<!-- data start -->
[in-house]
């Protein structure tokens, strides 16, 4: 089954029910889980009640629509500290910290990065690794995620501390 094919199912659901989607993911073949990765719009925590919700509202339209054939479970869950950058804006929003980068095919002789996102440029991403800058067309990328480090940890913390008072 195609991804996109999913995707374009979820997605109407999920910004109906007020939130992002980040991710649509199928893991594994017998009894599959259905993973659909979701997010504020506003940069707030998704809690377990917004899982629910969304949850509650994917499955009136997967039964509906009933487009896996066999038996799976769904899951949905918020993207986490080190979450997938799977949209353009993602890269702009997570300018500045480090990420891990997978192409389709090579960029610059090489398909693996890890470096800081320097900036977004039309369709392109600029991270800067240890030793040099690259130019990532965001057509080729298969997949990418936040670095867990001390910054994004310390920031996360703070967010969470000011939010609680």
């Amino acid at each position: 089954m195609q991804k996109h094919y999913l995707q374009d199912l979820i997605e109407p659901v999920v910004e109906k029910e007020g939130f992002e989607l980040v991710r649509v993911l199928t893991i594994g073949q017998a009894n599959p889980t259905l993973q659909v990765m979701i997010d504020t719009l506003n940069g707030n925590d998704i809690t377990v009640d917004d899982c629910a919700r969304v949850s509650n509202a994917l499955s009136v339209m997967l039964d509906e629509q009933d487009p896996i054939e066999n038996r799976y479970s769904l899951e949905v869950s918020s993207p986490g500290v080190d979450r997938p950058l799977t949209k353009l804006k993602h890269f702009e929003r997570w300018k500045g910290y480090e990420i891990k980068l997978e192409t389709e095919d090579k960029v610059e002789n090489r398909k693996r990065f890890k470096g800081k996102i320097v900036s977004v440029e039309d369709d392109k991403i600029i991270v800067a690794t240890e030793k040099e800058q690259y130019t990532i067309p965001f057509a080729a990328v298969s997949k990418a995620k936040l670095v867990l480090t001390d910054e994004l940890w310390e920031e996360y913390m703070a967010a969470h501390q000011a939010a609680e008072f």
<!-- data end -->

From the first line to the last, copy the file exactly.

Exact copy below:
[in-house]
């Protein structure tokens, strides 16, 4: 089954029910889980009640629509500290910290990065690794995620501390 094919199912659901989607993911073949990765719009925590919700509202339209054939479970869950950058804006929003980068095919002789996102440029991403800058067309990328480090940890913390008072 195609991804996109999913995707374009979820997605109407999920910004109906007020939130992002980040991710649509199928893991594994017998009894599959259905993973659909979701997010504020506003940069707030998704809690377990917004899982629910969304949850509650994917499955009136997967039964509906009933487009896996066999038996799976769904899951949905918020993207986490080190979450997938799977949209353009993602890269702009997570300018500045480090990420891990997978192409389709090579960029610059090489398909693996890890470096800081320097900036977004039309369709392109600029991270800067240890030793040099690259130019990532965001057509080729298969997949990418936040670095867990001390910054994004310390920031996360703070967010969470000011939010609680």
């Amino acid at each position: 089954m195609q991804k996109h094919y999913l995707q374009d199912l979820i997605e109407p659901v999920v910004e109906k029910e007020g939130f992002e989607l980040v991710r649509v993911l199928t893991i594994g073949q017998a009894n599959p889980t259905l993973q659909v990765m979701i997010d504020t719009l506003n940069g707030n925590d998704i809690t377990v009640d917004d899982c629910a919700r969304v949850s509650n509202a994917l499955s009136v339209m997967l039964d509906e629509q009933d487009p896996i054939e066999n038996r799976y479970s769904l899951e949905v869950s918020s993207p986490g500290v080190d979450r997938p950058l799977t949209k353009l804006k993602h890269f702009e929003r997570w300018k500045g910290y480090e990420i891990k980068l997978e192409t389709e095919d090579k960029v610059e002789n090489r398909k693996r990065f890890k470096g800081k996102i320097v900036s977004v440029e039309d369709d392109k991403i600029i991270v800067a690794t240890e030793k040099e800058q690259y130019t990532i067309p965001f057509a080729a990328v298969s997949k990418a995620k936040l670095v867990l480090t001390d910054e994004l940890w310390e920031e996360y913390m703070a967010a969470h501390q000011a939010a609680e008072f």